Hyman SE. 2018. The daunting polygenicity of mental illness: making a new map. Philosophical transactions of the Royal Society of London. Series B, Biological sciences. 373(1742). Pubmed: 29352030 DOI:10.1098/rstb.2017.0031


An epochal opportunity to elucidate the pathogenic mechanisms of psychiatric disorders has emerged from advances in genomic technology, new computational tools and the growth of international consortia committed to data sharing. The resulting large-scale, unbiased genetic studies have begun to yield new biological insights and with them the hope that a half century of stasis in psychiatric therapeutics will come to an end. Yet a sobering picture is coming into view; it reveals daunting genetic and phenotypic complexity portending enormous challenges for neurobiology. Successful exploitation of results from genetics will require eschewal of long-successful reductionist approaches to investigation of gene function, a commitment to supplanting much research now conducted in model organisms with human biology, and development of new experimental systems and computational models to analyse polygenic causal influences. In short, psychiatric neuroscience must develop a new scientific map to guide investigation through a polygenic This article is part of a discussion meeting issue 'Of mice and mental health: facilitating dialogue between basic and clinical neuroscientists'.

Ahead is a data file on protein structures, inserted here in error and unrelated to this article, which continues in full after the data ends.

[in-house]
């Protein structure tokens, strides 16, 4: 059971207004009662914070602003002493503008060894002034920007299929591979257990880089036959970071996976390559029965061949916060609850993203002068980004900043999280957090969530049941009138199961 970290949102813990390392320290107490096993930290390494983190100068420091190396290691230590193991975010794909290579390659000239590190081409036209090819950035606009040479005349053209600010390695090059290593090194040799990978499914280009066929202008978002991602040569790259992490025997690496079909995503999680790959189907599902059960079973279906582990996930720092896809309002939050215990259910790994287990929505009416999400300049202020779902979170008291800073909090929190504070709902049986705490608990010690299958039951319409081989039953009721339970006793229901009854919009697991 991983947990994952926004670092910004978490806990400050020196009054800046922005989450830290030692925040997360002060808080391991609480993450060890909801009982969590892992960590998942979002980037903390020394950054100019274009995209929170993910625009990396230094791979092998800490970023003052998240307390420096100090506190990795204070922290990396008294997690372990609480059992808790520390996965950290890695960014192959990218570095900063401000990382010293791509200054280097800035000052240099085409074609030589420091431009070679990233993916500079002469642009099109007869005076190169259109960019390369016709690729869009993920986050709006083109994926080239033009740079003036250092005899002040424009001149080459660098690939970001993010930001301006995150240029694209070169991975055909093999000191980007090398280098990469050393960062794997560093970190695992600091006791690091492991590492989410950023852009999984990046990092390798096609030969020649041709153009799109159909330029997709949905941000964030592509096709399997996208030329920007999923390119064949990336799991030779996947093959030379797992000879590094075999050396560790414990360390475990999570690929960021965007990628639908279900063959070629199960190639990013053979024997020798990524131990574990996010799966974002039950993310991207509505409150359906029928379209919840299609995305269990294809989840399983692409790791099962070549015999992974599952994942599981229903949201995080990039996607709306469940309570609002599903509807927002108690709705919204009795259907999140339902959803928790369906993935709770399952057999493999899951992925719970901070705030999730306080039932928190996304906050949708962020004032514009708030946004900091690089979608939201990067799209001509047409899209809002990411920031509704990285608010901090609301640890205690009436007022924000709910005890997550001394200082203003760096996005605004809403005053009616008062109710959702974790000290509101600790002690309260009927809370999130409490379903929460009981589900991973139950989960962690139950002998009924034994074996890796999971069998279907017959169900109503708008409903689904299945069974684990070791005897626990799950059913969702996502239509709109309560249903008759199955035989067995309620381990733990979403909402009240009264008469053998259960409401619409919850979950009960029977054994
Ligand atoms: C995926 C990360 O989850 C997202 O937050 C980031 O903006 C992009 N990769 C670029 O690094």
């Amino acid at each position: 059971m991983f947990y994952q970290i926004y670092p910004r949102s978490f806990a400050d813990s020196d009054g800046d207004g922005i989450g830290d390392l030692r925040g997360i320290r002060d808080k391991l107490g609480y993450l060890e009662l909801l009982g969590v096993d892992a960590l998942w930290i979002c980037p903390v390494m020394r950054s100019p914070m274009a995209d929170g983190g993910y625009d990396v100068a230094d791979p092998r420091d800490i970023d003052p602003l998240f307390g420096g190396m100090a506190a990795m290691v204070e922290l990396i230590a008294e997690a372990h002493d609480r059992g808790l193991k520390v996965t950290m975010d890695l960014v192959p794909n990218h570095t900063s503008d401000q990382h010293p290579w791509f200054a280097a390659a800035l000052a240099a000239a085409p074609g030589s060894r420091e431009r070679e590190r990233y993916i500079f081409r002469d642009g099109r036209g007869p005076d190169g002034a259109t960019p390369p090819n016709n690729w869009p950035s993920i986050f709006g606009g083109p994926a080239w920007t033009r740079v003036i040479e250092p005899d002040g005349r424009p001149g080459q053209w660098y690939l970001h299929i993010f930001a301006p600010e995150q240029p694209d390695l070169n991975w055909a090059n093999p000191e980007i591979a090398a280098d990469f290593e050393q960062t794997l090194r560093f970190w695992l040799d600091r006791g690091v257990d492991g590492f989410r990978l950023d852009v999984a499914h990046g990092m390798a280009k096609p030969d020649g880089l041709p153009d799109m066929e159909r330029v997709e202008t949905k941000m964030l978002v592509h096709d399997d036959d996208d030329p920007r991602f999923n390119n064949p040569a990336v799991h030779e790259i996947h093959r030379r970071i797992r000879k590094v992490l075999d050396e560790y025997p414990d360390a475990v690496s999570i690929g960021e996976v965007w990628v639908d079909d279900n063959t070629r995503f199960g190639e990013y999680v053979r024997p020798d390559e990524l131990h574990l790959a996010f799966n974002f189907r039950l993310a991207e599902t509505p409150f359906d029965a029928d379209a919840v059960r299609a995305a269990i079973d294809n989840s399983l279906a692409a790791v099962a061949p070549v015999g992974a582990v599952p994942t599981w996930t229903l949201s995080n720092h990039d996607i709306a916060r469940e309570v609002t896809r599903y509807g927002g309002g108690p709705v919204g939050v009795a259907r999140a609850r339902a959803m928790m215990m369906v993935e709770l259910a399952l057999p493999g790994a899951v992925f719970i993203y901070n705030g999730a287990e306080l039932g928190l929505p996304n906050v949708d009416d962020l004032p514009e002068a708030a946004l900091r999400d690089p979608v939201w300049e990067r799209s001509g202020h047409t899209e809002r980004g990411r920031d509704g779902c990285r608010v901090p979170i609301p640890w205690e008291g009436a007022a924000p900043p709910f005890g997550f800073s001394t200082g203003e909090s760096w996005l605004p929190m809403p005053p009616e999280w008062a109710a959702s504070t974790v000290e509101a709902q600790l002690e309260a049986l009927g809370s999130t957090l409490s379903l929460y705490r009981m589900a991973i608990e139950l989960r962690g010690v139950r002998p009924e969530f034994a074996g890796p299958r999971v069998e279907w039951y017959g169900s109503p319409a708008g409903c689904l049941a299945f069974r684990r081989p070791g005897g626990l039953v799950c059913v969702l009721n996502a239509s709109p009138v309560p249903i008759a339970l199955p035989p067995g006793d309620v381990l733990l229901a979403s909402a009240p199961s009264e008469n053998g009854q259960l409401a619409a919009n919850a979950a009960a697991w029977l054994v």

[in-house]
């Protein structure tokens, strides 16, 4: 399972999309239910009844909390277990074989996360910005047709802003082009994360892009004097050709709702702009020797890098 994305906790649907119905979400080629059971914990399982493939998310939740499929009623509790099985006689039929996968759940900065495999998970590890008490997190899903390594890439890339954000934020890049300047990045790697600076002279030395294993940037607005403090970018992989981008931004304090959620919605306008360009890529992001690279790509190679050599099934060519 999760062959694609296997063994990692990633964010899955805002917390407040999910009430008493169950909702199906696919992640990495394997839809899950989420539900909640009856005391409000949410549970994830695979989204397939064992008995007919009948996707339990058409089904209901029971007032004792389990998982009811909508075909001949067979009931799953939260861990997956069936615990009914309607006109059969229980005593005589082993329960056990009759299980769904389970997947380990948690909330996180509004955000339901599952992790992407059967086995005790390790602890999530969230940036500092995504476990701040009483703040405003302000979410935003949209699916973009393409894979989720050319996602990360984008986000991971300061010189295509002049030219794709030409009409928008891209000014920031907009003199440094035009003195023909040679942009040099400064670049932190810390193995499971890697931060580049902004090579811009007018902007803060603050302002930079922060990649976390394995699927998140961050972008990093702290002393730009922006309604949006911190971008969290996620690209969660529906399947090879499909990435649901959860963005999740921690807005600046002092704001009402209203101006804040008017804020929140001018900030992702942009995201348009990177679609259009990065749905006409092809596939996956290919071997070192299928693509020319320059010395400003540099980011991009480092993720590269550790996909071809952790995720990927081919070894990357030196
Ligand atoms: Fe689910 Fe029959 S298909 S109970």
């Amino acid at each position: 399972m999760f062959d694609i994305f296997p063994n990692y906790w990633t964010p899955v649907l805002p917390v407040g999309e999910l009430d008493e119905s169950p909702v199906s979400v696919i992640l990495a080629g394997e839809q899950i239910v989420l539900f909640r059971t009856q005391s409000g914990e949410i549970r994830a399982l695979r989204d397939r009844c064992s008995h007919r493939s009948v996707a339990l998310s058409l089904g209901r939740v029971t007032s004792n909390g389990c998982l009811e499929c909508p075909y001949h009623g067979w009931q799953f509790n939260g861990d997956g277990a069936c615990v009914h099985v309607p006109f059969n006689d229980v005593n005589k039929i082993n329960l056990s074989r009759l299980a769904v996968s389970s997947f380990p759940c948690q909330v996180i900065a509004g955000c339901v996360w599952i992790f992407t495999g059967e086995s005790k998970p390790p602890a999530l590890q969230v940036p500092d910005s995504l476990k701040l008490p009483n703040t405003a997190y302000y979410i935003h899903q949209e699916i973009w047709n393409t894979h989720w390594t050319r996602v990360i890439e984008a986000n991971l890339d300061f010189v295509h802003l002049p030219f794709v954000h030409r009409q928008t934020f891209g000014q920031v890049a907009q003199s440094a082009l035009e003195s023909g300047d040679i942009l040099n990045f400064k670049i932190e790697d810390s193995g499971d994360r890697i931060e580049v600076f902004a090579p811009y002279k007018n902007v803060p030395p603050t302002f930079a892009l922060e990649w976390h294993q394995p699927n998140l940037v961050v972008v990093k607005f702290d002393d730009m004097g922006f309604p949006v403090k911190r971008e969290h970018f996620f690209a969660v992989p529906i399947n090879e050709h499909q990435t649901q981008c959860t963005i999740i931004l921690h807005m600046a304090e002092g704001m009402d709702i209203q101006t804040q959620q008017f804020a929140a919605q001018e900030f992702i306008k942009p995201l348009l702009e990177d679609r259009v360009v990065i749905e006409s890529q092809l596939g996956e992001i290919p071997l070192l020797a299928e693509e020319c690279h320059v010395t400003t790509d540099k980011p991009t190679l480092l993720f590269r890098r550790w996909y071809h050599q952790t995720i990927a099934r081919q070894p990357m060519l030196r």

© 2018 The Authors.

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Steven Hyman is Director of the Stanley Center for Psychiatric Research at the Broad Institute and Chair of the Schizophrenia Spectrum Biomarkers Consortium (SSBC), a consortium identifying objective biomarkers to enable better diagnosis of and treatment for schizophrenia and related illnesses.

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